Using the experiences of children and older adults, two case studies illustrate the need to utilise universal design principles in neighbourhood planning and design. The authors discuss how universal design is the bridging concept for joined up thinking for greater liveability for all ages. However, entrenched practices based on compliance leave no space for the application of voluntary guidelines whether for one age group or another.

Planning neighbourhoods for all ages and abilities: A multi-generational perspective, is an academic paper. It has several photographs illustrating the findings and the points made in the case studies. 

Abstract: Taking a more integrated approach to planning our neighbourhoods for the continuum of inhabitants’ ages and abilities makes sense given our current and future population composition. Seldom are the built environment requirements of diverse groups (e.g. children, seniors, and people with disability) synthesised, resulting in often unfriendly and exclusionary neighbourhoods. This often means people experience barriers or restriction on their freedom to move about and interact within their neighbourhood. Applying universal design to neighbourhoods may provide a bridging link. By presenting two cases from South-East Queensland (SEQ), Australia, through the lenses of different ages and abilities – older children with physical disabilities and their families (Stafford 2013, 2014) and seniors (Baldwin et al. 2012), we intend to increase recognition of users’ needs and stimulate the translation of knowledge to the practice of planning inclusive neighbourhoods.

 

Universal Design: New York

Front cover is grey with the title.A case study in creating universally designed urban spaces is a good way to showcase how it is done. Universal Design: New York 2 is not a new publication, but the principles are still relevant. It provides guidance for all aspects of an urban environment as well as temporary lodging, workplace facilities and human service facilities. The guide is comprehensive covering circulation systems, wayfinding, seating, public amenities, cultural facilities, renovations and additions, and more. It also lists seven myths about universal design and shows how they are just myths:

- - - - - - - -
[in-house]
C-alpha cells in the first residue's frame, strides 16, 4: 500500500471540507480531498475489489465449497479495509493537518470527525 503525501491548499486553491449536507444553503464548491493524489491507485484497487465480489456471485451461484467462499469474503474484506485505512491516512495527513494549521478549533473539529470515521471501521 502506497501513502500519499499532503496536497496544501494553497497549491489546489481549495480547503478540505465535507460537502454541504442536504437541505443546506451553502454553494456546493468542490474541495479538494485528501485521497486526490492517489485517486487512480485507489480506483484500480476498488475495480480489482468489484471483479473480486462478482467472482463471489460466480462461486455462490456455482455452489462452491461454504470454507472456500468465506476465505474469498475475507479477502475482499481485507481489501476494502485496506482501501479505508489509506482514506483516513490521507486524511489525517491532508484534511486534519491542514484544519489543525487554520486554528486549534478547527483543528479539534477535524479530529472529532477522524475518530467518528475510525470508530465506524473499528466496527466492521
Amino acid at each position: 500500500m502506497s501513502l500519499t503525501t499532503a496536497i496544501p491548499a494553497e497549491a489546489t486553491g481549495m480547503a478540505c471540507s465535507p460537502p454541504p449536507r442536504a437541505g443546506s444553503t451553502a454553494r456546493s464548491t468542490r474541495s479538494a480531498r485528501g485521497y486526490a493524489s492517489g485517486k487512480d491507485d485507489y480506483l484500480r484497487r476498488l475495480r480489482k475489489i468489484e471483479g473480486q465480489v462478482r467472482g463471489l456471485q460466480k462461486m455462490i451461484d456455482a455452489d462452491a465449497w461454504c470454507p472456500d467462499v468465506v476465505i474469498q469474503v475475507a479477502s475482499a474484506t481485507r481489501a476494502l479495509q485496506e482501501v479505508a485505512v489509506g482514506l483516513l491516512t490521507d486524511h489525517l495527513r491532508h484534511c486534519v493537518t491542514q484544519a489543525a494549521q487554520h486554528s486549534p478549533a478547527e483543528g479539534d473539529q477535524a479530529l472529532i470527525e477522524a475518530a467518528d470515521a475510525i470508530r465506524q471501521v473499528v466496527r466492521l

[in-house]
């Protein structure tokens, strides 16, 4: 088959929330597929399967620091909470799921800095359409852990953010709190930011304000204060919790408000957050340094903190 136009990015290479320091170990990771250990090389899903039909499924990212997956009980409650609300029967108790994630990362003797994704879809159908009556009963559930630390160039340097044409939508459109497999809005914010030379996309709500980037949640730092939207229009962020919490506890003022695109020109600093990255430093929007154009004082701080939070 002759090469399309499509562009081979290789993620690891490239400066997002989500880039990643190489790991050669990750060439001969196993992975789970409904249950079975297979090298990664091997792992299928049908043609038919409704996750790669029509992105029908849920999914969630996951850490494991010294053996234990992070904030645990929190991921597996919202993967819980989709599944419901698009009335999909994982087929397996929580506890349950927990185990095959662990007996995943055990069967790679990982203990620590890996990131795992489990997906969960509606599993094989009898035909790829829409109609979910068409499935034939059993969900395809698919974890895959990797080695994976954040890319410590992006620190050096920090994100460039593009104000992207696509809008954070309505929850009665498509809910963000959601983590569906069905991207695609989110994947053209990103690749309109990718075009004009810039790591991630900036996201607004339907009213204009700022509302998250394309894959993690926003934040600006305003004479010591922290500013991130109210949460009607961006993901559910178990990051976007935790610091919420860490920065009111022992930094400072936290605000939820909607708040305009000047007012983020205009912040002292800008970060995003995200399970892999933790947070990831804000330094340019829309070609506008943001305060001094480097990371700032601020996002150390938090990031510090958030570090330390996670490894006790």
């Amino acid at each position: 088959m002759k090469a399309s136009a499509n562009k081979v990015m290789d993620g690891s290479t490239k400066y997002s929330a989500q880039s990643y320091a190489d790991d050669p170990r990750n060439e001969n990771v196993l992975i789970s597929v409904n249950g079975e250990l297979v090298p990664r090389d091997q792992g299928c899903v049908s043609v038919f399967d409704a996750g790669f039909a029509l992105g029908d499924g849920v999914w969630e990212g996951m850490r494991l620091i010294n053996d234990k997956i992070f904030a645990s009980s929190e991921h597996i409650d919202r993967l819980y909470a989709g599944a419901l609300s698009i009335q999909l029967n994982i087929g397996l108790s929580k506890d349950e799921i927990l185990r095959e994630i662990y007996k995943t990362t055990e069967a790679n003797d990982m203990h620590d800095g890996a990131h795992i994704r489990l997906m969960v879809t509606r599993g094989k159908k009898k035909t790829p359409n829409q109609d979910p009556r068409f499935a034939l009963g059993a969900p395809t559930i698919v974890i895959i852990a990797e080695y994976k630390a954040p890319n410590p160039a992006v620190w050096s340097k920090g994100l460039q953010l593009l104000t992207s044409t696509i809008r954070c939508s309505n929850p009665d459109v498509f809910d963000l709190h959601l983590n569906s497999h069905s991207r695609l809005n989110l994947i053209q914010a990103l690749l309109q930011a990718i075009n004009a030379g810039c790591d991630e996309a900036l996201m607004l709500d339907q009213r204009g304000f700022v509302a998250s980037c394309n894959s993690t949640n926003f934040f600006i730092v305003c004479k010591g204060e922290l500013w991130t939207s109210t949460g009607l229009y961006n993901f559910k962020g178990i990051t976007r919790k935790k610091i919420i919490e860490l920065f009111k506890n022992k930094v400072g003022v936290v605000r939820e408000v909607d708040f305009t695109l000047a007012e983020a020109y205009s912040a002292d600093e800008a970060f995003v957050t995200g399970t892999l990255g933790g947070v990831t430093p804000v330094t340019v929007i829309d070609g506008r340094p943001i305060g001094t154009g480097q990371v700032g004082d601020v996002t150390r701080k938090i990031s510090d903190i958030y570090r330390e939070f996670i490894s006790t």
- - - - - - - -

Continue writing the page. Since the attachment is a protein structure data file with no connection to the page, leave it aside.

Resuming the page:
1. There are only a small number of people who benefit
2. Universal design only helps people with disability and older people
3. Legislation for disability rights have created equality, so no need to do more
4. Improved medical technology is reducing the incidence of functional limitation
5. Universal design cannot sustain itself in the marketplace because the people who need it most cannot afford it
6. Universal design is simply good ergonomic design
7. Universal design costs even more than accessible design

Universal Design: New York 2 is in PDF format. Edited by Danise Levine and published in 2003 by the Center for Inclusive Design and Environmental Access, University at Buffalo.

Gay neighbourhoods: an urban typology?

Three young men lead a street march with rainbow banners. It's a gay pride event.Last century lesbian, gay, bisexual, transgender (LGBT) individuals felt the need to band together for safety in numbers. Some argue that successive human rights legislation has lessened the need for this to continue. Or has it? The notion that gay neighbourhoods are no longer needed is premature. Other neighbourhoods based on ethnicity or socio-economic factors haven’t completely disappeared, and neither have gay neighbourhoods.

Alex Bitterman discusses the lack of academic documentation and research on gay neighbourhoods. These neighbourhoods will likely continue and be important to future generations of LGBT residents and families. He argues that gay neighbourhoods are neither dying nor flourishing – just existing – in the same way as any other typology. Gay neighbourhoods will also need to adapt to other trends such as gentrification and affordability. The notion that gay neighbourhoods are self-sustaining, or that they are diminishing is erroneous. 

Bitterman concludes his essay; “Through unglamorous scholarly inquiry, the true account of the evolution and trajectories of gay neighbourhoods will be revealed. To better understand the longitudinal progression of gay neighbourhoods, researchers should endeavour to differentiate between well-established gay neighbourhoods and emerging gaybourhoods, carefully studying the trends and demographics that lead to shifting LGBT populations and changes in gay neighbourhoods. This evolution, occurring in plain sight but largely undocumented, is LGBT history in the making and the opportunity to chronicle these unique and important changes is ours to lose.”